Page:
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Journal of Autism and Developmental Disorders

, Volume 47, Issue 12, pp 3857–3871 | Cite as

Continuity and Change in, and Child Predictors of, Caregiver Reported Anxiety Symptoms in Young People with Autism Spectrum Disorder: A Follow-Up Study

  • Elizabeth J. Teh
  • Diana Mei-En Chan
  • Germaine Ke Jia Tan
  • Iliana Magiati
S.I. : Anxiety in Autism Spectrum Disorders

Abstract

Little is known about continuity, change and predictors of anxiety in ASD. This follow-up study investigated changes in caregiver-reported anxiety in 54 non-referred youth with ASD after 10–19 months. Earlier child predictors of later anxiety were also examined. Anxiety scores were generally stable. Time 1 ASD repetitive behavior symptoms, but not social/communication symptoms, predicted Time 2 total anxiety scores, over and above child age, gender and adaptive functioning scores, but this predictive relationship was fully mitigated by Time 1 anxiety scores when these were included as a covariate in the regression model. Exploring bi-directionality between autism and anxiety symptomatology, Time 1 anxiety scores did not predict Time 2 ASD symptoms. Preliminary clinical implications and possible future directions are discussed.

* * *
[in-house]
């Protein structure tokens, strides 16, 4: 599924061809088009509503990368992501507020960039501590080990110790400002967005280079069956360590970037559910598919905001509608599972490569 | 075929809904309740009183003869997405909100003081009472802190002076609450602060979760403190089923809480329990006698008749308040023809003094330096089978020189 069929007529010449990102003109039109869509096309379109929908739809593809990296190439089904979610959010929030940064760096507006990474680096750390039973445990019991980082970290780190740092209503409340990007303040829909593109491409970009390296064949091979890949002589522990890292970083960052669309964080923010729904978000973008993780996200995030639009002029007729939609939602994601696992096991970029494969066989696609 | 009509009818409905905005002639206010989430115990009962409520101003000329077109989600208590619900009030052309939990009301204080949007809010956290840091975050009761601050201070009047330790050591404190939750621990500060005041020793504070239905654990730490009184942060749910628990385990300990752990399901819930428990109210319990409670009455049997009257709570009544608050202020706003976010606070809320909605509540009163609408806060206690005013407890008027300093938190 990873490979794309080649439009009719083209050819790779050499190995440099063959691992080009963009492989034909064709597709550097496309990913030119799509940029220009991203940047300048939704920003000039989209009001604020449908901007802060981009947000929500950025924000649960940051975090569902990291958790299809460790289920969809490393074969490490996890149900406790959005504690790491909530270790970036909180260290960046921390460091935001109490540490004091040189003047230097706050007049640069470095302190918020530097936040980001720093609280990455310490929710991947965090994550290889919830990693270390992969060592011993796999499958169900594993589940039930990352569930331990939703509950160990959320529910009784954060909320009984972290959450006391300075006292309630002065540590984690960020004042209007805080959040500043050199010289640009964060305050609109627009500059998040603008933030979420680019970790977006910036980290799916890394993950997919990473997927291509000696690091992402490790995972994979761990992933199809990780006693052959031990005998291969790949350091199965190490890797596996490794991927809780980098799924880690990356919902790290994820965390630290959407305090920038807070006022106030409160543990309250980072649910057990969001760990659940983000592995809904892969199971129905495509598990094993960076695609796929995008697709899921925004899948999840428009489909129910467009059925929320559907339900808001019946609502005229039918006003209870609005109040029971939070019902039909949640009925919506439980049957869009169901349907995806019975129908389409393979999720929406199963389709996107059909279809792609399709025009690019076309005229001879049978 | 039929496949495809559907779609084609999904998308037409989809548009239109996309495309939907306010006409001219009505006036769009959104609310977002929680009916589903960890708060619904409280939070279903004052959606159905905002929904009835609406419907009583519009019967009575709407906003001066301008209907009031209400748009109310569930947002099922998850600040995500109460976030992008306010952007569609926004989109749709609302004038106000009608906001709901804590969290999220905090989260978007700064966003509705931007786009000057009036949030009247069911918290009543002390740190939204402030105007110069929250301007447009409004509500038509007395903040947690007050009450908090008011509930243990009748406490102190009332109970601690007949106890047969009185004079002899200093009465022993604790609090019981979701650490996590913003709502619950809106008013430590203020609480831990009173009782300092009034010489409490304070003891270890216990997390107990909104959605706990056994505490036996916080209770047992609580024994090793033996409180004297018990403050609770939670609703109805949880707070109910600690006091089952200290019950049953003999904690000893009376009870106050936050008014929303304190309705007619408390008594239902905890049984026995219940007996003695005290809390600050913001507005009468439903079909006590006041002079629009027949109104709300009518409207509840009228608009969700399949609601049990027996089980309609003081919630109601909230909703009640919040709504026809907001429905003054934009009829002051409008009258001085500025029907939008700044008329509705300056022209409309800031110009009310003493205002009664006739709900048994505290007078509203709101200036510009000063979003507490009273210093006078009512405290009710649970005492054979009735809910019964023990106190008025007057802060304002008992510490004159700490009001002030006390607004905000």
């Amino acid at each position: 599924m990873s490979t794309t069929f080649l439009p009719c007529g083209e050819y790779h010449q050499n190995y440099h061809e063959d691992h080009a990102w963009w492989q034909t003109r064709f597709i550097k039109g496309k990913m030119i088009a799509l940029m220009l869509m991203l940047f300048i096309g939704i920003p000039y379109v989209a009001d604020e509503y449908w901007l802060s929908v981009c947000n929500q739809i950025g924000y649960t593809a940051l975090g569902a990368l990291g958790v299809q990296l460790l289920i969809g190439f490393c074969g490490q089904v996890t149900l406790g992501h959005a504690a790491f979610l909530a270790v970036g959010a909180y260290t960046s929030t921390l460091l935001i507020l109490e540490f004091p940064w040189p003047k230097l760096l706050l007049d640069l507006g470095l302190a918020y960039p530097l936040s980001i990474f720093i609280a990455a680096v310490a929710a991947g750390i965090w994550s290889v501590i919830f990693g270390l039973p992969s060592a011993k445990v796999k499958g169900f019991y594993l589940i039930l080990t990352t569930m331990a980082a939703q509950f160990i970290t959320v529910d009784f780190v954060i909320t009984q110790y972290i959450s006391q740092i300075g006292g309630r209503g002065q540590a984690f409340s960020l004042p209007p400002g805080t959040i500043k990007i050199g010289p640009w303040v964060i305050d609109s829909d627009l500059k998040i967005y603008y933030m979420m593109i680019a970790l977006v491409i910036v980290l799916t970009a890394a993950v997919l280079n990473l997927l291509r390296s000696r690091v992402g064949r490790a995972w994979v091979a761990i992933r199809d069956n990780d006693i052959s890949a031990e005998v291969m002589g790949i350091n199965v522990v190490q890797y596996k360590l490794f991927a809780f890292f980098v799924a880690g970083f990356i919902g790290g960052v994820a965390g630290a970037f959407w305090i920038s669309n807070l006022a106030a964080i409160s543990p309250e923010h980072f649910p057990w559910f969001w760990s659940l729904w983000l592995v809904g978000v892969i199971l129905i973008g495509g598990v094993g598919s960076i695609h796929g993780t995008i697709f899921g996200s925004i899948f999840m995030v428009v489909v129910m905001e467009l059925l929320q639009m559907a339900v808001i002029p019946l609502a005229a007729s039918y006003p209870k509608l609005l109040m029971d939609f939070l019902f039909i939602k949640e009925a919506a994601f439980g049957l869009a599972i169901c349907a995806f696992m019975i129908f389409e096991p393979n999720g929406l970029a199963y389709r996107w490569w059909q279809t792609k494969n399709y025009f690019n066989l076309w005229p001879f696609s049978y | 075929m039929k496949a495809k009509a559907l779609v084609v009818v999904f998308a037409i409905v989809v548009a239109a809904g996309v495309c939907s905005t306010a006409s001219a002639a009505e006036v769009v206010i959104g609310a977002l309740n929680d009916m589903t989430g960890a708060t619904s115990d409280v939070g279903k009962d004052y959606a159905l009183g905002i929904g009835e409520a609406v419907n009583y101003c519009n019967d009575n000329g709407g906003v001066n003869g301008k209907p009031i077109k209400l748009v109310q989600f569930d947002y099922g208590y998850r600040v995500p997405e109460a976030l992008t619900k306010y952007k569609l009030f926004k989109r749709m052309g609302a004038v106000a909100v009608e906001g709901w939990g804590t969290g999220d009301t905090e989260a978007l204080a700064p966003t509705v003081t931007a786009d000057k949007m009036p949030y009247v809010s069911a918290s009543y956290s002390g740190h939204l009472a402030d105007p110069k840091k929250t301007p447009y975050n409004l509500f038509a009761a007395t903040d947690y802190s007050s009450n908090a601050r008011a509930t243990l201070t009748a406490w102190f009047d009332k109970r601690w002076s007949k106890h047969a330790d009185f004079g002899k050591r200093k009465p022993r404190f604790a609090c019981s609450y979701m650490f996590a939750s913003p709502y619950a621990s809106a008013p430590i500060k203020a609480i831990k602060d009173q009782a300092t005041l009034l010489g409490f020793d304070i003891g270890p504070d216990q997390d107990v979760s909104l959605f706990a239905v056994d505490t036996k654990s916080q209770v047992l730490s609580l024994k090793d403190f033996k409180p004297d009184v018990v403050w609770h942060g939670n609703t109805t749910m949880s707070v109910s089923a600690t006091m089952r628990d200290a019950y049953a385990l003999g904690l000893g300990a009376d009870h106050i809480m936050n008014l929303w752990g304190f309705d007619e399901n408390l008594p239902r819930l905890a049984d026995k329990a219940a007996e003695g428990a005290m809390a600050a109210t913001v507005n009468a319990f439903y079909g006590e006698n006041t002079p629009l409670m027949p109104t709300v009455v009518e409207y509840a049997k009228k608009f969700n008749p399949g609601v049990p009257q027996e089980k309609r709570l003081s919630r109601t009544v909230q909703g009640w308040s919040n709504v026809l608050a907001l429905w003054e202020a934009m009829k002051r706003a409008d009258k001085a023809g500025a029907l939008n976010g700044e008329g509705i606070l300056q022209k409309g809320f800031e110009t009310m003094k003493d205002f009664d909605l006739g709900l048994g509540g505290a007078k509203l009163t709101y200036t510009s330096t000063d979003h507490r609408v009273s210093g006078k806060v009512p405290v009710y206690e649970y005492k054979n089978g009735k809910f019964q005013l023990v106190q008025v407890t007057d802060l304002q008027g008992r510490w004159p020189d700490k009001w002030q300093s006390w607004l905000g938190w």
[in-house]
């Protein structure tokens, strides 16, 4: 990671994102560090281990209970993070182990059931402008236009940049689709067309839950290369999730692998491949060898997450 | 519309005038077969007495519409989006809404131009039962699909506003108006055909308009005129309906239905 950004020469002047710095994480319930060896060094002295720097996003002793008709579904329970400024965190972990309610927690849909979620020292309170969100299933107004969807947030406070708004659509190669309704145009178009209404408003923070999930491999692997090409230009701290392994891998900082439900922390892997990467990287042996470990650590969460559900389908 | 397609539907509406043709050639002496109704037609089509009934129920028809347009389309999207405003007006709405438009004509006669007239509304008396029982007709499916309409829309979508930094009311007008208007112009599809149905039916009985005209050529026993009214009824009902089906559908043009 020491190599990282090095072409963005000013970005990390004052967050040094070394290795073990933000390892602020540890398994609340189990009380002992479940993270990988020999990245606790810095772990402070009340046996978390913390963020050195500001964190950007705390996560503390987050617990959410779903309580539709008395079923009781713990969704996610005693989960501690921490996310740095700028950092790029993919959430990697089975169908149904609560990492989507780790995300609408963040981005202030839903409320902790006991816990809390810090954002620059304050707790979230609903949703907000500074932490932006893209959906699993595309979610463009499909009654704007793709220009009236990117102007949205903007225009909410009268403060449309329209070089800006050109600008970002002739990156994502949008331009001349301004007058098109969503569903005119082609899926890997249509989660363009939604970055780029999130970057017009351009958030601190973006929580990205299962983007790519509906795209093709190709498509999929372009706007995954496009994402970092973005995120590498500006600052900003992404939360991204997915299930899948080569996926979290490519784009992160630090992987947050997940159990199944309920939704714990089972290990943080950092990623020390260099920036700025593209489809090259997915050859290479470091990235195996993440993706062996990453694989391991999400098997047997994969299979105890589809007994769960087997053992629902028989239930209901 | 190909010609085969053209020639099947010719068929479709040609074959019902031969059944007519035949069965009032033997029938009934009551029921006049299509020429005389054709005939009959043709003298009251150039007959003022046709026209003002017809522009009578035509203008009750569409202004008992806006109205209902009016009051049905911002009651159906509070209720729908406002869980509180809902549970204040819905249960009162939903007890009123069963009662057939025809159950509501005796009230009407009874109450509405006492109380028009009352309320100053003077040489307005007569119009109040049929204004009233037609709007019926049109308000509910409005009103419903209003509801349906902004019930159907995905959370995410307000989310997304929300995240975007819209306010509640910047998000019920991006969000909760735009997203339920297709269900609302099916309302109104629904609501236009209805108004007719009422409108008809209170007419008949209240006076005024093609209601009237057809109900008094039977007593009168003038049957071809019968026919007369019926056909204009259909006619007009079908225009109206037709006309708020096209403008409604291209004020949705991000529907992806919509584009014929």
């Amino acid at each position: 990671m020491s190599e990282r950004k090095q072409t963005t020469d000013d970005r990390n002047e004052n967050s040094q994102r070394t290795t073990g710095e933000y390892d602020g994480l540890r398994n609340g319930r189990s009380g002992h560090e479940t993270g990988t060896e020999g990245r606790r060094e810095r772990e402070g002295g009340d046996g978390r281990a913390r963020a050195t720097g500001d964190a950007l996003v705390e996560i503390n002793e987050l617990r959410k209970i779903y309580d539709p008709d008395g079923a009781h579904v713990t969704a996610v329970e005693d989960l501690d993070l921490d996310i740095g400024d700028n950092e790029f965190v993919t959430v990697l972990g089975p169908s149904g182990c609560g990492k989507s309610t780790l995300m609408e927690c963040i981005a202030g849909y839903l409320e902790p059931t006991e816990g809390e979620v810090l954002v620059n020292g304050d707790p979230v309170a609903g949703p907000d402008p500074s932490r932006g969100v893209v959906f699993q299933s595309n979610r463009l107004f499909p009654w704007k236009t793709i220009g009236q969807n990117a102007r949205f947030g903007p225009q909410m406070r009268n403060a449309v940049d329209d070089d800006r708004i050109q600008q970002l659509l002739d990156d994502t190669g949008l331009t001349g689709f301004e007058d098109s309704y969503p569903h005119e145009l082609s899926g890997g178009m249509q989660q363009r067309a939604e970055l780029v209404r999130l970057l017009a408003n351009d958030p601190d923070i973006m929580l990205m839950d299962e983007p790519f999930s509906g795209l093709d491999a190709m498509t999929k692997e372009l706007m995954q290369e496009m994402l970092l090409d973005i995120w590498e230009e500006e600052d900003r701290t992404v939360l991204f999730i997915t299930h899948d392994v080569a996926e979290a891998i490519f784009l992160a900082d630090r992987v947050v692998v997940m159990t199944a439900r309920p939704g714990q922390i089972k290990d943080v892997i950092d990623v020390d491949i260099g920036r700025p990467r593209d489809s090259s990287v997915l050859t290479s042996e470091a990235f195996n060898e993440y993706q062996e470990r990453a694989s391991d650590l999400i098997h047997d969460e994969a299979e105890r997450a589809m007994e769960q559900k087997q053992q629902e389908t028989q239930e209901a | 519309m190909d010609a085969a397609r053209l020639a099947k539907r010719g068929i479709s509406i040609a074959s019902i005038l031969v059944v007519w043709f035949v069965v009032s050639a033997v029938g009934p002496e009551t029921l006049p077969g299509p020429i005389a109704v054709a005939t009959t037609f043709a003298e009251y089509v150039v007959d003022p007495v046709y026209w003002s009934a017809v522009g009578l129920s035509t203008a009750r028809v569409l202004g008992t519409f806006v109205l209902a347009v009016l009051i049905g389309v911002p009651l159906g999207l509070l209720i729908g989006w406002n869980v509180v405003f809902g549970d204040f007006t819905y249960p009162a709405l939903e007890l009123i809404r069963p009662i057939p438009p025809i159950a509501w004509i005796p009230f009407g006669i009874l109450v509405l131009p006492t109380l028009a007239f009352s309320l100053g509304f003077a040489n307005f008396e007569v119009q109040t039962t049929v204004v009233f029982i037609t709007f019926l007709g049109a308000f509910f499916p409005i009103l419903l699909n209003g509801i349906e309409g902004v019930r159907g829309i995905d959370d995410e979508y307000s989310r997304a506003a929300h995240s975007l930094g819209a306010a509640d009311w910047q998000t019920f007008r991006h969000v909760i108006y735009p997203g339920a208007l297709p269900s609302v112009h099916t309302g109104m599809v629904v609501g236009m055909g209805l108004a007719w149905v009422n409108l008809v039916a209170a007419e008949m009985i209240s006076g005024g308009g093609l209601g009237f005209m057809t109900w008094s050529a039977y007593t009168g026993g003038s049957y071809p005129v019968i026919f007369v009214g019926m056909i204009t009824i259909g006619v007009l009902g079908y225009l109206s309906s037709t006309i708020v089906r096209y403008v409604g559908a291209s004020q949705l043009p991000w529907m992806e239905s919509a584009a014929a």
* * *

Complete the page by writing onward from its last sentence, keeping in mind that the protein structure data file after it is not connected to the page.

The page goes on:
Keywords

Autism spectrum disorder Anxiety Child Symptomatology Predictors Longitudinal 

Introduction